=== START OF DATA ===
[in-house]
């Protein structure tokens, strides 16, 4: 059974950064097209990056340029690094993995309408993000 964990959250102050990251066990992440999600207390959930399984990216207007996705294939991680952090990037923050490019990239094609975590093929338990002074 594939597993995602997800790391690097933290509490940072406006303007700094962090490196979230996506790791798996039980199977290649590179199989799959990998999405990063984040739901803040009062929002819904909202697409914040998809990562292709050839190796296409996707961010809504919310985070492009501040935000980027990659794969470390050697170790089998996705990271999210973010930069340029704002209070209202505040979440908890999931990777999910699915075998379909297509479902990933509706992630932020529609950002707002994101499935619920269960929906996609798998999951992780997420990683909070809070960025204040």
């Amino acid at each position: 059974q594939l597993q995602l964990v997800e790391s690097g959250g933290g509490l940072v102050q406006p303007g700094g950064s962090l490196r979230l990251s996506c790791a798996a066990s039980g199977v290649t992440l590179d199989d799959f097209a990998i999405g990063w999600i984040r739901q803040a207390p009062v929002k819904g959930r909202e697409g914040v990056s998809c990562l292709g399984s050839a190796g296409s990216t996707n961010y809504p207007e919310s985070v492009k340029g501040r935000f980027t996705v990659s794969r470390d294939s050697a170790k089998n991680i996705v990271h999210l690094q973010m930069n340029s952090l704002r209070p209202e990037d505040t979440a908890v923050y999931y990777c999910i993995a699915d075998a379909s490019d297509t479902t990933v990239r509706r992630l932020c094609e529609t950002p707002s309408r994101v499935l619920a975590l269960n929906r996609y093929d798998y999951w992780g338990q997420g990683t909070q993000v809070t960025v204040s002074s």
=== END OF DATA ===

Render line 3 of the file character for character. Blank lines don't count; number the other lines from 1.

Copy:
């Amino acid at each position: 059974q594939l597993q995602l964990v997800e790391s690097g959250g933290g509490l940072v102050q406006p303007g700094g950064s962090l490196r979230l990251s996506c790791a798996a066990s039980g199977v290649t992440l590179d199989d799959f097209a990998i999405g990063w999600i984040r739901q803040a207390p009062v929002k819904g959930r909202e697409g914040v990056s998809c990562l292709g399984s050839a190796g296409s990216t996707n961010y809504p207007e919310s985070v492009k340029g501040r935000f980027t996705v990659s794969r470390d294939s050697a170790k089998n991680i996705v990271h999210l690094q973010m930069n340029s952090l704002r209070p209202e990037d505040t979440a908890v923050y999931y990777c999910i993995a699915d075998a379909s490019d297509t479902t990933v990239r509706r992630l932020c094609e529609t950002p707002s309408r994101v499935l619920a975590l269960n929906r996609y093929d798998y999951w992780g338990q997420g990683t909070q993000v809070t960025v204040s002074s």